At Ocean5, we strive to demonstrate that you can have fun and have a positive impact on the environment and community.
We are built and operated upon the 3 key pillars of sustainability:
Environmental | Social | Fiscal
Watch this video to learn more about our Sustainability Story, directly from our founder Troy Alstead.
LEED SILVER CERTIFIED
LEED stands for Leadership in Energy and Environmental Design. It is the most widely used green building rating system in the world, available for nearly all building structures, including city, community, and home projects. This global rating system provides guidelines to create healthy, highly efficient and cost-saving green buildings. We’re extremely proud to be the world’s first facility with bowling, laser tag and dining to earn LEED Silver certification.
Ocean5 is a treasure trove of cool stories, waiting to be told! Many of these stories give life to the materials used to complete the 57,000 square foot building, including the Net-Effect carpet collection.
If you take a close look at the carpets while you’re exploring the bowling lanes, and you might notice the subtle pattern of a wave washing up on shore. These patterned carpets all throughout our building are made with recycled ghost nets! You’ll see the carpet in all of our activity and event spaces, on the first and second floor of the building. It is Interface’s Net Effect carpet collection, part of a bigger Net-Works project in the Philippines, which cleans the shorelines of discarded fishing nets that threaten the double barrier reef offshore.
This has empowered residents in nearby fishing villages to clean their local waters, and it has provided the locals with a new source of income. Villagers gather the nets, and then sell them to a partner company that re-purposes the nylon the nets are made of. Afterwards, the net is converted into yarn for carpeting, which Interface uses for their stunning Net Effect collection.
Full Circle Sustainability
For our team at Ocean5, this is another wonderful opportunity to embrace sustainability and support the health of our oceans. The Net Effect collection gives back, creates unity, and re-purposes potentially harmful discarded fishing nets into something practical, and beautiful!
Ocean5 is approximately 57,000 square ft, and the temperature of the building is regulated with a geothermal heat pump! The geothermal system heats and cools the building with minimal electricity. Through use of this technology, our building maintains a state of energy efficiency year-round.
How does it work?
Geothermal pumps simply move existing heat from one place to another, instead of burning fossil fuels to create heat like conventional systems. There are (72) 265-foot deep wells beneath Ocean 5’s parking. Each well is filled with fluid that runs from the building to the bottom of the well, and back up to the building again. This cycle is a system called a heat-exchanger.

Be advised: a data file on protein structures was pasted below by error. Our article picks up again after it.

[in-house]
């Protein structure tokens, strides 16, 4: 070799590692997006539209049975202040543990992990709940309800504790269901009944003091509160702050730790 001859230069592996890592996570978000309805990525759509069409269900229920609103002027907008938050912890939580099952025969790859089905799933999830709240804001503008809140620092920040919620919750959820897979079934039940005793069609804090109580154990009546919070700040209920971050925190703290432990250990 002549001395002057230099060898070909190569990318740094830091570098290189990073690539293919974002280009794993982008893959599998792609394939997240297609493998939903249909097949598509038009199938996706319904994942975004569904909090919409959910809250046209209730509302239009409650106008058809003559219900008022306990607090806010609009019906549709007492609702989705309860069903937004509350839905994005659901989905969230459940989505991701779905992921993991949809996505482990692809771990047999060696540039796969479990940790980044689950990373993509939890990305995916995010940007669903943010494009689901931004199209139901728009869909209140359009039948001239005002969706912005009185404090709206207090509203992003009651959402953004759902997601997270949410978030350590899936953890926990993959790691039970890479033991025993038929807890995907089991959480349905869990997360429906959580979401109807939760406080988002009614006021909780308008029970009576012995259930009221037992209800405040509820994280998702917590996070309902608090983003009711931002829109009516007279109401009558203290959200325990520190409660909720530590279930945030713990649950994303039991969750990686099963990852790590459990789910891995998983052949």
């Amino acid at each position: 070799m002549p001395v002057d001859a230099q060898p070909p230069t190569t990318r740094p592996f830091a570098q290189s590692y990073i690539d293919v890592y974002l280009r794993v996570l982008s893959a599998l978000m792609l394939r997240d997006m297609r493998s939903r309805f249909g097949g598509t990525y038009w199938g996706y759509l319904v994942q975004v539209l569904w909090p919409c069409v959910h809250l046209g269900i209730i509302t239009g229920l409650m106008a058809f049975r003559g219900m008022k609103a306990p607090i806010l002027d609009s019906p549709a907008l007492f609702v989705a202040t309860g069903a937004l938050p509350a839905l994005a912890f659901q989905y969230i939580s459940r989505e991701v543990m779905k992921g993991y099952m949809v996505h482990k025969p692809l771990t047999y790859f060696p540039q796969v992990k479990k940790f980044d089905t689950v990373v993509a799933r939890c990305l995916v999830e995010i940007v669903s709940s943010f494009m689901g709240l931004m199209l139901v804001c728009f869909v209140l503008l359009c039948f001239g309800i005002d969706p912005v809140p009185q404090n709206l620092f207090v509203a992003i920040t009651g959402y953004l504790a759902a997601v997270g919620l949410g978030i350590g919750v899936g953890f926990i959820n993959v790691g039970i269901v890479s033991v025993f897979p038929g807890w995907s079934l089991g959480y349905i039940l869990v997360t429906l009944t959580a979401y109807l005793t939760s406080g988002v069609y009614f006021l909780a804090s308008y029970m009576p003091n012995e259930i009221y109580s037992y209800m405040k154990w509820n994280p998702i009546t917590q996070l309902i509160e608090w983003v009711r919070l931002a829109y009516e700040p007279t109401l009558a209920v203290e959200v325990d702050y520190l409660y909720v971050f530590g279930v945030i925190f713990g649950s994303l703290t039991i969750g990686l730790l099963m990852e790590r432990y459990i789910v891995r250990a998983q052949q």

During the winter, the water in the pipes become warm as it flows through the wells. That warm water returns to the building and heats it. The process is reversed during the summer. In the summer, the ground cools the water in the pipes as it runs down the wells, then that cooler water returns to the building and helps cool it. This is how our geothermal system heats and cools Ocean5!
- Ocean5’s geothermal heat pump saves 175 to 200 tons of carbon dioxide emissions per year! This is roughly equivalent to taking 30 cars and their emissions off of the streets.
- The Earth maintains a temperature of 50 degrees (F) right below the surface, year – round.
Welcome to Ocean5! The first thing you’ll see during visit to Ocean5 is the art sculpture hanging in the lobby, called “Reef.”
The concept of “Reef” was developed and created by artist Brian Brush from Portland, OR. The delicate sculpture is made with 303 identical pieces of aluminum, arranged at various angles. These angles give depth and movement to the one-of-a-kind hanging sculpture.
Brian used scraps from other art projects to make the aluminum pieces for this sculpture. He reuses left over materials in order to keep them from becoming waste, and going into landfills. Each individual plate in the Reef sculpture was purposefully placed, and hung individually at their specified length.
The sculpture is inspired by the energy and biodiversity of the ocean reefs that it is named after. The artwork conveys the energy, complexity, and fragile beauty of the oceans. We hope it inspires all who see it to join us in our journey to help improve the health of our oceans and beaches.
Check out the interview below with artist Brian Brush about the making of the piece!
Artist Brian Brush shares his inspiration in creating the “Reef” art sculpture, located in the Ocean5 lobby.